Computer security education shouldn’t be exclusive to technical audiences. If abstracted correctly, practical security education can be made accessible to readers with minimal technical backgrounds. We all perform the same basic routines on our computers and on the Internet each day. During an average day, people use passwords, connect to the Internet on an unsecure wireless connection, share media via external devices, surf the Web, click on hyperlinks, share information via social networking, and much more. Each of these actions involves a potential risk and can result in malicious consequences, many of which the average person is unaware.
At Iowa State University, we have designed a one-credit, half-semester course entitled “Introduction to Computer Security Literacy” to address this very shortcoming. The purpose of the course is to educate students of all backgrounds and IT experience levels about the inherent risks of using computers and the Internet. It is our belief that the knowledge acquired by students in this course will be immediately applicable and serve students long after they leave the university.
This course differs from past approaches as it puts security in the context of the user and benefits from the formal education setting of the university. Over the eight-week period the course is offered, students are able to internalize the information they have learned and reflect on key concepts. Students are told the real test for the course is not in the classroom, but when they leave the classroom and begin to interact with information technology -- this is where the real application of knowledge occurs. They come back to class weeks later with questions that increase their understanding, have explored their computing environments in the context of security, and read, write, and talk about security on a regular basis.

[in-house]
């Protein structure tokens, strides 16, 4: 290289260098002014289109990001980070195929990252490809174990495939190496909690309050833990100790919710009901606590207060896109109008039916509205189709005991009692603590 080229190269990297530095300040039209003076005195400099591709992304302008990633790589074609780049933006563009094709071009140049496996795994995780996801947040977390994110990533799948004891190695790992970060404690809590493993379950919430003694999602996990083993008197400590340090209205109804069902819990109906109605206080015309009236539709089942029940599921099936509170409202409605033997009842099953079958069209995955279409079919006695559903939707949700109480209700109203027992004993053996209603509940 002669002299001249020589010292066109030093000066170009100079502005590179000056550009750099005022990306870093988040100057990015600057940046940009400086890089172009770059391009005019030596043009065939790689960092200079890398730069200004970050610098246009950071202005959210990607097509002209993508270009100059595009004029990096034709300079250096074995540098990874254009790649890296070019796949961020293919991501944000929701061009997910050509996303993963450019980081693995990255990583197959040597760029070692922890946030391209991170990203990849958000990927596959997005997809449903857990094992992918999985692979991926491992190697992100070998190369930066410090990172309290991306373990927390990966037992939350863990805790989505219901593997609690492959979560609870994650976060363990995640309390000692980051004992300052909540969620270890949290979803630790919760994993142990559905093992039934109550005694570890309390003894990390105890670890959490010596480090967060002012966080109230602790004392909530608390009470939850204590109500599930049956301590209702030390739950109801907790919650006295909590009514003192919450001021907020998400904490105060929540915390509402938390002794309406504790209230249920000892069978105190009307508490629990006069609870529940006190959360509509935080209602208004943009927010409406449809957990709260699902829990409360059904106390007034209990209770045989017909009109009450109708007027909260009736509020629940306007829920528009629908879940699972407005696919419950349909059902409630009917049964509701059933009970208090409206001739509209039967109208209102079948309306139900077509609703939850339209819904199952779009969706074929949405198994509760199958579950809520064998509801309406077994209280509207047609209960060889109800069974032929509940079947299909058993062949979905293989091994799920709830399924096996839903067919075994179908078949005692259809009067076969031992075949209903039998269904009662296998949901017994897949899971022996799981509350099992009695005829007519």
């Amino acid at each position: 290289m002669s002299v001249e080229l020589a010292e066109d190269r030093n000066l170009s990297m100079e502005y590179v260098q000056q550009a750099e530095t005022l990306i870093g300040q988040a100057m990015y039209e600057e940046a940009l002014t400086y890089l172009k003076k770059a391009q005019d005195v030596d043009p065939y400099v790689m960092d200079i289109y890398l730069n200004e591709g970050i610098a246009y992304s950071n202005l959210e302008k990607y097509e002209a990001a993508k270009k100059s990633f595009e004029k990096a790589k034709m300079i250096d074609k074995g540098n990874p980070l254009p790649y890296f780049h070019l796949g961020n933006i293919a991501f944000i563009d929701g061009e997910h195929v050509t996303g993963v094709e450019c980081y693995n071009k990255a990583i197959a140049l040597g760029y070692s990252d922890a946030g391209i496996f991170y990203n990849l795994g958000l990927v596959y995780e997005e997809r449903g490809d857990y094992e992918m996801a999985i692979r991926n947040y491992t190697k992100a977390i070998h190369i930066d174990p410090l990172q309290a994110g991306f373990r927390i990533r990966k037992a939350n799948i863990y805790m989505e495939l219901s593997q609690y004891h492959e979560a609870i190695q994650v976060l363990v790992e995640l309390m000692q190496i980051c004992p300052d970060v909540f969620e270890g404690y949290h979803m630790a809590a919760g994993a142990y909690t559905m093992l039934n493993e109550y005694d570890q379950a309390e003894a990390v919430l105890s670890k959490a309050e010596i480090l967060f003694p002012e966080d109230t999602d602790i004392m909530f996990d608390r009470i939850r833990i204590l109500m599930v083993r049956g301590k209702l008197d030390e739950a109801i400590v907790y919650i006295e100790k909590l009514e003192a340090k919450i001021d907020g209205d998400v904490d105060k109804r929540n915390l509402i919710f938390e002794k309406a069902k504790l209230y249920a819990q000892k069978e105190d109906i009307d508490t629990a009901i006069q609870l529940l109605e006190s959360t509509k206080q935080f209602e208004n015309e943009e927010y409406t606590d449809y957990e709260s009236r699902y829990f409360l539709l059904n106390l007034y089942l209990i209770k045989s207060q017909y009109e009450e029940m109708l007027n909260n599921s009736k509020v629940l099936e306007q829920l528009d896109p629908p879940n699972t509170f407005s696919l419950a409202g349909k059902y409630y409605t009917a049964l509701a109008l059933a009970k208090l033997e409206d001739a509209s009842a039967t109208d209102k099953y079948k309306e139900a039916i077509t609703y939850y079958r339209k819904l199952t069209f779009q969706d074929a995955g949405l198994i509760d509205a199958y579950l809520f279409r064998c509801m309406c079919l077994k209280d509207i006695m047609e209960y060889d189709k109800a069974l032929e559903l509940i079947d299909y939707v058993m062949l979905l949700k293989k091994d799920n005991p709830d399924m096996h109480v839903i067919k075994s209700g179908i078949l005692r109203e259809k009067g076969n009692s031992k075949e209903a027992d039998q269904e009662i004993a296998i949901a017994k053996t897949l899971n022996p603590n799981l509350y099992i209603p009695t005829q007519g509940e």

Society’s collective security depends on every user being security-aware and exhibiting thoughtful discipline over his or her personal information and computing resources. It has long been recognized by security experts that the user is in fact the weakest link in the security chain and technical measures alone cannot and will not solve current cybersecurity threats. So why not target the weakest link and address it in a formal educational environment?
Having presented on the topic of practical computer security to age groups ranging from elementary school children to senior citizens and everywhere in between, I can attest there is both a desire to learn and a need to provide practical computer security education to each of these respective groups (K-12, college, corporations, general public). As educators and computer security practitioners, the task of providing computer users with the opportunity to become knowledgeable about the malicious side of the Internet falls squarely upon our shoulders. Computer security literacy is not only the next step in computer security defense; it may be one of the most important steps we can take. I encourage the security profession to reach out to the public and help make it security literate.